In the motu proprio Latina Lingua, Pope Benedict XVI wrote:
… in our world in which science and technology hold pride of place, a renewed interest in the Latin language and culture may be observed, and not only on those continents which have their cultural roots in the Greek and Latin patrimony. This is particularly remarkable because not only does this fresh interest involve the realm of universities and education, but it extends even to young people and to students from the most diverse nations and traditions.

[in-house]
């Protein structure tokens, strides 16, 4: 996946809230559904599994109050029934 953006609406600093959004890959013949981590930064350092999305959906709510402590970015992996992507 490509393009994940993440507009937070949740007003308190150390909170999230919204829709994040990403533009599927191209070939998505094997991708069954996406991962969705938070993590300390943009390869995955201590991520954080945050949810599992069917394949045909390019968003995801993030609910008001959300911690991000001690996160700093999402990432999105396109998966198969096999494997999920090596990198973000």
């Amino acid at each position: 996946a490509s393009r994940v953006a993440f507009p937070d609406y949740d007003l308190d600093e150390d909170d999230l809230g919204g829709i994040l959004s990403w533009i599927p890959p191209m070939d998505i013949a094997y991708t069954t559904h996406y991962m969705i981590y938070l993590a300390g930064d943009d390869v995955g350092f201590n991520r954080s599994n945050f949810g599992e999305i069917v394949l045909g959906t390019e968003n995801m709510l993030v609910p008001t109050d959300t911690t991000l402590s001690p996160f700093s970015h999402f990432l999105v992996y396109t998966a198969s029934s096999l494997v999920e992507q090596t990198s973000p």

I would say this counts a good example of the just mentioned:
Next year the University of Melbourne will add Latin and ancient Greek to its already garrulous diploma of languages, a useful course for would-be teachers. In private schools, the story is told of pupils who take up Latin once they realize they cannot compete in Mandarin with fellow pupils who speak that language at home.
Yet, as with any pair of languages, there are many points of connection for any point of competition. In June this year, the Beijing Foreign Studies University opened Latinitas Sinica — a Centre for Latin Language and Culture in China.
A cursory web search didn’t turn up a website for Latinitas Sinica, but there is this PDF with some more information about it.